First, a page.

Ensuring your tanks and hoses are properly sealed is a simple yet effective step in safeguarding your fuel supply and maintaining its usability during emergencies.

6 – Keep Sandbags

Sandbags are a practical and essential tool for preventing water from entering your fuel tanks during floods. Place sandbags on the fill ports of your gas tanks to block water access. It’s wise to keep sandbags on-site at all times, ready for immediate use in case of flooding or other emergencies.

By having sandbags readily available, you can quickly protect your fuel supply from water, reducing the risk of contamination and ensuring that your operations can continue smoothly even in adverse conditions.

7 – Secure Loose Items

Securing all loose items around your facility is crucial to prevent damage and hazards during a storm. Use zip ties to lock hoses to gas pumps and move all loose trash cans, bins, and objects inside for storage.

Ensure that all items at the pumps, such as squeegees, are stored safely. This precaution helps prevent these items from becoming projectiles in high winds, reducing the risk of damage to your property and equipment. Properly securing loose items is a simple but effective way to minimize potential hazards and ensure safety during a hurricane.

8 – Check Electrical and Data Systems

Ensure that all electrical breakers are in working condition and that no outlets are exposed to water to prevent electrical hazards during a storm. Additionally, you should ensure that any transaction data or point-of-sale (POS) system data is properly backed up to prevent data loss.

Make sure your inventory levels can meet post-storm needs, ensuring that you can serve your customers effectively once the storm has passed. By taking proactive steps, you can minimize the impact of the storms on your business operations.

9 – Have an Emergency Response Plan

It’s important to rely on a fuel supplier you can trust. Businesses need to know if their supplier has the ability to deliver the fuel they need when they need it, no matter what. This is where a dependable fuel supplier, like Mansfield Energy, steps in. Just like you protect your business assets with insurance, you’d want to protect your company’s ability to keep going, serve your customers, and make money by ensuring you won’t run out of fuel.

If a major hurricane hits, many companies must keep their backup generators running to power their buildings and equipment. If there are no local fuel or delivery services around, an Emergency Response program from a supplier could be a lifesaver. They will provide the necessary fuel to keep generators and other equipment working until the power’s back on.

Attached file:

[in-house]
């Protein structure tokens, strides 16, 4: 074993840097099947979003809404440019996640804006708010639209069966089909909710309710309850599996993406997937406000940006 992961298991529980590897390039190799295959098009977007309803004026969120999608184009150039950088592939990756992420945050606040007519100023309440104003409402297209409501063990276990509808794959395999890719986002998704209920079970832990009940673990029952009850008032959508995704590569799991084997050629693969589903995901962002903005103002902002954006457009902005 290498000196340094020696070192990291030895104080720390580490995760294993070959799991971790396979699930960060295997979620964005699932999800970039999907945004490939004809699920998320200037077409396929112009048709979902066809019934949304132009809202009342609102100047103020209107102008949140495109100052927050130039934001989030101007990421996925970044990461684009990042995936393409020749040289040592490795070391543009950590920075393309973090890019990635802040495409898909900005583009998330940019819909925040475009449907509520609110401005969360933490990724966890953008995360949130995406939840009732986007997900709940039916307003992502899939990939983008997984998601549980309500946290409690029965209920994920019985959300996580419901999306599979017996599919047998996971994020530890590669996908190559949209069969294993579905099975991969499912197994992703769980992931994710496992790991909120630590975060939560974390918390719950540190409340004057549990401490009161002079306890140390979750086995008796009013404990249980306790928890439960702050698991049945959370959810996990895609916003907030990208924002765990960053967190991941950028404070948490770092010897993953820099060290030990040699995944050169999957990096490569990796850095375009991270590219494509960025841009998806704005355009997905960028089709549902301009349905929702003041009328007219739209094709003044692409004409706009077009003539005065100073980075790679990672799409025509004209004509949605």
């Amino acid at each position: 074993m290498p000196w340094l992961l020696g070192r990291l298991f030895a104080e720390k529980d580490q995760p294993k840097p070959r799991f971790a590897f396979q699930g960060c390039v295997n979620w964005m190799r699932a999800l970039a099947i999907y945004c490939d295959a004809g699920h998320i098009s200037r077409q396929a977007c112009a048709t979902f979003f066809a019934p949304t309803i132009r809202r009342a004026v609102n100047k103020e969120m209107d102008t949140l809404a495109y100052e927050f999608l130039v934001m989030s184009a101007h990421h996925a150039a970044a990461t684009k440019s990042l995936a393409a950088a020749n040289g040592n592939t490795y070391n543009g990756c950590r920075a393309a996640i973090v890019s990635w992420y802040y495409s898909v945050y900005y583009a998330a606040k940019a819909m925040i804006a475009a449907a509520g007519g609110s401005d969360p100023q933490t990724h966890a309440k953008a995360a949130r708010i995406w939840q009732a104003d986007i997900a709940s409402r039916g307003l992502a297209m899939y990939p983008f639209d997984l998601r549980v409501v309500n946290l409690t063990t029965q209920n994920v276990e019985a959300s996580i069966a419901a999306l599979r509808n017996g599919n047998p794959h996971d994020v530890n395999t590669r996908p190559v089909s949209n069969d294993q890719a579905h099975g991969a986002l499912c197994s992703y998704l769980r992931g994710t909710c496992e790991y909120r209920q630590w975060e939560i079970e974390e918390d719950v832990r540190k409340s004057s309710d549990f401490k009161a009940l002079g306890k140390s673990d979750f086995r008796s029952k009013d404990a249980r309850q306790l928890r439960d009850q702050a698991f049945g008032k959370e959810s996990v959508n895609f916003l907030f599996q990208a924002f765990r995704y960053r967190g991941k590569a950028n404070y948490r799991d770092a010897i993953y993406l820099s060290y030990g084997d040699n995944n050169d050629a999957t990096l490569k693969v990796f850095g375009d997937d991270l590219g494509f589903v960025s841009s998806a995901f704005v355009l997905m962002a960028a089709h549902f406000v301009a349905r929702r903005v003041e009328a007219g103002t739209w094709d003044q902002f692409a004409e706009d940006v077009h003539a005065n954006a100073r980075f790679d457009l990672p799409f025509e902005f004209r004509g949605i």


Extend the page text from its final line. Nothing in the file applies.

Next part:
In our next article, “Preparing for Hurricanes – Part 2: After the Storm,” we will explore post-storm guidelines, focusing on recovery and reassessment of your fuel needs. Stay tuned!

Mansfield Emergency Response Program

When you’re dealing with the risk of hurricanes disrupting your operations, and if your business relies on non-stop fuel to keep going, you need to be prepared. With adequate support and strategic planning, you can successfully mitigate and overcome the challenges posed by these powerful storms. Don’t wait for the next hurricane season to secure a plan. Planning ahead is the key to keeping your business up and running in those situations.

Mansfield Emergency Response Fuel Program is designed for organizations with little margin for downtime. Whether you need backyard, mobile, or generator fueling for your facilities or vehicles, Mansfield’s extensive delivery network and fuel supply points ensure your business will be operational.

Contact us today!

This article is part of Daily Market News & Insights


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The information contained herein is derived from sources believed to be reliable; however, this information is not guaranteed as to its accuracy or completeness. Furthermore, no responsibility is assumed for use of this material and no express or implied warranties or guarantees are made. This material and any view or comment expressed herein are provided for informational purposes only and should not be construed in any way as an inducement or recommendation to buy or sell products, commodity futures or options contracts.